Features of Academic Writing
Introduction – Exercise
This paper examines interaction in written text through the interplay between the notions of text averral and attribution (Sinclair, 1988). Text averral is evidenced in the unmarked parts of the text, where the utterances are assumed to be attributed to the author. Attribution, the counterpart of text averral, is the marked case where the sources of authority are clearly signalled.
It is hoped that this study will add to our knowledge about the characteristics of different types of text, and illuminate the way for students who find themselves lost amidst the echoes of the multiple voices they hear within the same text.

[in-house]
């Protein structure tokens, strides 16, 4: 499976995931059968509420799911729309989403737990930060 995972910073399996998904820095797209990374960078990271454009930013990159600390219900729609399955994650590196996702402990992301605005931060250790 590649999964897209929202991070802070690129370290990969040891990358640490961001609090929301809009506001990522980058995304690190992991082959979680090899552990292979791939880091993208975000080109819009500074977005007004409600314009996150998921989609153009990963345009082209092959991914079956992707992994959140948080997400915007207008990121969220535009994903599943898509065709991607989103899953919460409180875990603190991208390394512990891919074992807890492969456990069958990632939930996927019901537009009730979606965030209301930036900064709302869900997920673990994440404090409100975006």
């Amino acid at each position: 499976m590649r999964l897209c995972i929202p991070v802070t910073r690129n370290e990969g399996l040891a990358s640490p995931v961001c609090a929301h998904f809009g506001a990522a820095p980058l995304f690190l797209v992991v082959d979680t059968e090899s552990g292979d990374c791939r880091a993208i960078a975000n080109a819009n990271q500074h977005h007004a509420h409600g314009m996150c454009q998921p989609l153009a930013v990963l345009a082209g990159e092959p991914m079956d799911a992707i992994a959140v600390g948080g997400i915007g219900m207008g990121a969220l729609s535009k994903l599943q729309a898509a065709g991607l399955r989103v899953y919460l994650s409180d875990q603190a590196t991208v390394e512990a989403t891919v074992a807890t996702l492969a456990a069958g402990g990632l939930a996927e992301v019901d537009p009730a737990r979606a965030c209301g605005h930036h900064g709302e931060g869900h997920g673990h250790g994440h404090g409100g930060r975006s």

Text averral and attribution are basic notions for the organization of interaction in written text. The assumption is made that the author of a non-fictional artefact (Sinclair, 1986) avers every statement in his or her text so long as he/she does not attribute these statements to another source – whether that source is other or self. Averral is manifested in various ways in the text – negatively, through absence of attribution, and positively, through commenting, evaluating or metastructuring of the discourse. Attribution, on the other hand, is signalled in the text by a number of devices of which reporting is an obvious one.
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